In the most recent issue of the New York Review of Books (LVII, 7), Giles Harvey probes a close collaboration between Raymond Carver and his editor Gordon Lish. Perhaps the right word here is not collaboration as much as ‘co-writing’. In the article, Carver’s original passages are compared with final versions pruned by Lish, which were often as much as 70% shorter. It is captivating to watch the metamorphosis – from mawkish prose that, in Harvey’s words, “flails and stammers” to the subtle, poignant, understated style that we have come to known as Carveresque. Once we get over the fact that the style was Lish’s and not Carver’s, and that without Lish we would probably have never heard of Carver, we have to wonder – does it matter?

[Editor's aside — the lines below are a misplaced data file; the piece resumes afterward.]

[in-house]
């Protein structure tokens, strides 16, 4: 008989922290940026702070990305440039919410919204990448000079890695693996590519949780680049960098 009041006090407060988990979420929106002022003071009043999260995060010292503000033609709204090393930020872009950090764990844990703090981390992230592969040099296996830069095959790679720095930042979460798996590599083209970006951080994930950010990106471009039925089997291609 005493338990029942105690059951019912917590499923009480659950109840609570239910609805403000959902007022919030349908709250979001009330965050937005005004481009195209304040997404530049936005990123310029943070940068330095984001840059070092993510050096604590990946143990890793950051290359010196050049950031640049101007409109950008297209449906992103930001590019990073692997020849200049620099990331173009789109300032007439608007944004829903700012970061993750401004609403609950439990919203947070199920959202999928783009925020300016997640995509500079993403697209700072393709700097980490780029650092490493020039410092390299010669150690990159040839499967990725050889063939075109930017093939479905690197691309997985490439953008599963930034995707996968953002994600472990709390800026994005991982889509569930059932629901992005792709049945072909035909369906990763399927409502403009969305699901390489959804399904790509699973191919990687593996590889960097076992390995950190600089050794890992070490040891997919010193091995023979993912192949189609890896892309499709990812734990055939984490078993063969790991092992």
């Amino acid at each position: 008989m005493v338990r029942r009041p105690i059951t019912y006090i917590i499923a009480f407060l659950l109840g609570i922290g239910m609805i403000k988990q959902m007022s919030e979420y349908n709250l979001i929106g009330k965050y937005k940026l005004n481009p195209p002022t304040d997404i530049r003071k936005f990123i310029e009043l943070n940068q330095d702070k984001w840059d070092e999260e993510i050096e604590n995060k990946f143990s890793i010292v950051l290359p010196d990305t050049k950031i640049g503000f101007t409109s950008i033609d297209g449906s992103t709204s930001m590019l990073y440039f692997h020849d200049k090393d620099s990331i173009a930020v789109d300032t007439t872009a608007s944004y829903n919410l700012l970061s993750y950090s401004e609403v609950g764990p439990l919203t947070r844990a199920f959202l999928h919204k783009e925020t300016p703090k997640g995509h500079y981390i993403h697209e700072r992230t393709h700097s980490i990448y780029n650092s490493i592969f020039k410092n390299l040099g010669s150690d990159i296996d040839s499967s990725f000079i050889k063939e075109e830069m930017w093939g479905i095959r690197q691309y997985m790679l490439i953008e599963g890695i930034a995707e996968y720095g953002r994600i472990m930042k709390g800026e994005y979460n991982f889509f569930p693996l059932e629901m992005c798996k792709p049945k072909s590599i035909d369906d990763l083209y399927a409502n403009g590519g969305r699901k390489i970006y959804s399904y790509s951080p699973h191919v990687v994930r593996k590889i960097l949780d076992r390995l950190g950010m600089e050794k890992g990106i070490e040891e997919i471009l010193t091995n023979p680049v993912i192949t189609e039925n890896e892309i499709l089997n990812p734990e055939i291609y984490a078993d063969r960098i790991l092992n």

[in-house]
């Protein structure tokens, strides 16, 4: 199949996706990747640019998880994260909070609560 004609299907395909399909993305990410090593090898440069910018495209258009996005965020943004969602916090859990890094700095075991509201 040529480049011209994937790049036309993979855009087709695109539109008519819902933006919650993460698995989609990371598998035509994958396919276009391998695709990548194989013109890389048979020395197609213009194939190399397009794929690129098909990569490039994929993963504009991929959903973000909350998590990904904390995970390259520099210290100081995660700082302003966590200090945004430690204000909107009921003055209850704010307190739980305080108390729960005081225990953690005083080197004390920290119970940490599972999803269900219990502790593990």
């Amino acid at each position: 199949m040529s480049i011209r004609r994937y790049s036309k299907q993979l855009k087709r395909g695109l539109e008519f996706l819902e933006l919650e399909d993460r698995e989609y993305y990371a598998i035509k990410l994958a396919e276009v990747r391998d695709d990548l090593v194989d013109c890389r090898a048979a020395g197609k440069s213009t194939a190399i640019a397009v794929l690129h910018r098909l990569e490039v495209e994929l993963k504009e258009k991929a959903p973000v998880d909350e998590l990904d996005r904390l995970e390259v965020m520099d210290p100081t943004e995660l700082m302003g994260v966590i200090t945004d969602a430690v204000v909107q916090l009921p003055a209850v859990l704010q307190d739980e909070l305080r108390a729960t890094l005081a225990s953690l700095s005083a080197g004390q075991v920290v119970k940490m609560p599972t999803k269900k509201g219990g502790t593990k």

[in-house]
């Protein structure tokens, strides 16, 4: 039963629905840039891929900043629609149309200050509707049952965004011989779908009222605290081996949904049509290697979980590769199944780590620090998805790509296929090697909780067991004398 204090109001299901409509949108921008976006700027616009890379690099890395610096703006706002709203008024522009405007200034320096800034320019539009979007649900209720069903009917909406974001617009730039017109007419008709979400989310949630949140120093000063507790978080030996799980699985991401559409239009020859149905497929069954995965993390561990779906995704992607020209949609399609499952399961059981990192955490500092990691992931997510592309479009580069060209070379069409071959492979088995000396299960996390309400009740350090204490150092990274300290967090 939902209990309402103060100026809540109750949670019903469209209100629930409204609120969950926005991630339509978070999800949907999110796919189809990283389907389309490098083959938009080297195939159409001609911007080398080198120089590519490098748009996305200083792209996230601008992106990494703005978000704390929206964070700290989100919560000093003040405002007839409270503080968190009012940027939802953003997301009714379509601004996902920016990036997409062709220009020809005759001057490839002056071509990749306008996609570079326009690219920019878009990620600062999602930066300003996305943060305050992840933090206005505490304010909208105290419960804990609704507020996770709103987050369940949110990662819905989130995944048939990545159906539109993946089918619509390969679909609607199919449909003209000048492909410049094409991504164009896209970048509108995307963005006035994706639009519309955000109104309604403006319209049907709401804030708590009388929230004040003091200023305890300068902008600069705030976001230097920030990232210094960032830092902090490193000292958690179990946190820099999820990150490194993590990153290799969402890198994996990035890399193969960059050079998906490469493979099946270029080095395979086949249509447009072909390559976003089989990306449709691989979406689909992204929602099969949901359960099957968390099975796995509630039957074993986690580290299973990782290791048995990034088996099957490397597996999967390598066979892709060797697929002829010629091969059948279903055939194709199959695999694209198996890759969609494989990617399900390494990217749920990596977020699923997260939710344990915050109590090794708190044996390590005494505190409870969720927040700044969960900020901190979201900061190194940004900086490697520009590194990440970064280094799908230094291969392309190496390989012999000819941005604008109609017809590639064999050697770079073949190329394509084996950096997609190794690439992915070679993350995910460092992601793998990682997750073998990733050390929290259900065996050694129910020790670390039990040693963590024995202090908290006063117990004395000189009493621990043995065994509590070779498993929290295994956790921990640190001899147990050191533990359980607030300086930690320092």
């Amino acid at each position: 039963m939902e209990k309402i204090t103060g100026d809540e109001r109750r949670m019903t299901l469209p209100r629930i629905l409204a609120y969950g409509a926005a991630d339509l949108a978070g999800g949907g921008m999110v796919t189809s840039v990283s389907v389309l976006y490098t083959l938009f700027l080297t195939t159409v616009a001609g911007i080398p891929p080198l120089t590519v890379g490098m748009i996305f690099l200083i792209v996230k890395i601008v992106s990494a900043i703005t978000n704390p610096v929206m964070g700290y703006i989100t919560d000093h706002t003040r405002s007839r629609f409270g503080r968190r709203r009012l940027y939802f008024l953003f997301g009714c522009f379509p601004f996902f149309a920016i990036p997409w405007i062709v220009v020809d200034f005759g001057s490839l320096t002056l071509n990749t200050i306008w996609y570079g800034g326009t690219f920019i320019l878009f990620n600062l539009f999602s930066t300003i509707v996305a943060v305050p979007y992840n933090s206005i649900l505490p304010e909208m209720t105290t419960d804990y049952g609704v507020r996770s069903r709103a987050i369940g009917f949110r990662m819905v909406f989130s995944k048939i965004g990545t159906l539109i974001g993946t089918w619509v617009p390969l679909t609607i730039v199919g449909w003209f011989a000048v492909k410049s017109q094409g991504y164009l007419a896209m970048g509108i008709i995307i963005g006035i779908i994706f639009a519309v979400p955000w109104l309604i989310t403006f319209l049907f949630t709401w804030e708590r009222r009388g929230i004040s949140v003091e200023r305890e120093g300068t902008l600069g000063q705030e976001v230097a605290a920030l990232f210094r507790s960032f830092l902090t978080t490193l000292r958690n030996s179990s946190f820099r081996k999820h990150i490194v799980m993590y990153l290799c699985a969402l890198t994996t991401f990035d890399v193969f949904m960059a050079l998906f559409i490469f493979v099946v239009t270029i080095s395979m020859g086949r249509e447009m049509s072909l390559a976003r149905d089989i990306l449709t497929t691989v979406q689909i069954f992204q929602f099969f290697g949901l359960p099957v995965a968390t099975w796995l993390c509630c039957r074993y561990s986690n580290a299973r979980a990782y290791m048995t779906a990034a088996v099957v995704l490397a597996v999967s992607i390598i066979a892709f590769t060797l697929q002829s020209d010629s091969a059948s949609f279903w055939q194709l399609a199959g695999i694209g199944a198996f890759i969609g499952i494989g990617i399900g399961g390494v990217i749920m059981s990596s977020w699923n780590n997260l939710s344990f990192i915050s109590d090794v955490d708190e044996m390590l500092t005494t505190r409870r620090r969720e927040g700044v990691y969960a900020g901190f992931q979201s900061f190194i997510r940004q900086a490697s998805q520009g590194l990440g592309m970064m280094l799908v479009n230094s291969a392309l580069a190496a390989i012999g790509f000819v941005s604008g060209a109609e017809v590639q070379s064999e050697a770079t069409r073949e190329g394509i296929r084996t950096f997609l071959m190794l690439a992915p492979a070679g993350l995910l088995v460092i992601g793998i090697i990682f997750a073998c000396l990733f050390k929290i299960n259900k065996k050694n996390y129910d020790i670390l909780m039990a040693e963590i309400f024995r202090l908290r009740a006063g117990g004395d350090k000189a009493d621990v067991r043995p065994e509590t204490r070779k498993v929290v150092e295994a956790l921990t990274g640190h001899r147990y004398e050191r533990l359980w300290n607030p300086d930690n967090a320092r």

Not so much, according to Harvey. He quotes Pound: “It’s immensely important that great poems be written, but it makes not a jot of difference who writes them.” And it is a lovely idea, placing the work at the center and writer at the periphery. A writer, instead of thinking what he wants to do with the work, can think of what work wants to do with him. It scales things properly, making writers midwives rather than mothers to their works. While this may seem not much of a bargain – for midwives take only the blame but not the pride for the miracle they usher into being – it may bring about collaborations and transformations that the work needs. And the work’s needs are often rather different from those of the author. The author’s needs can often, inadvertently, destroy the very thing he desires to create – a work liberated from mediocrity, and turned, like Carver’s stories, into something great.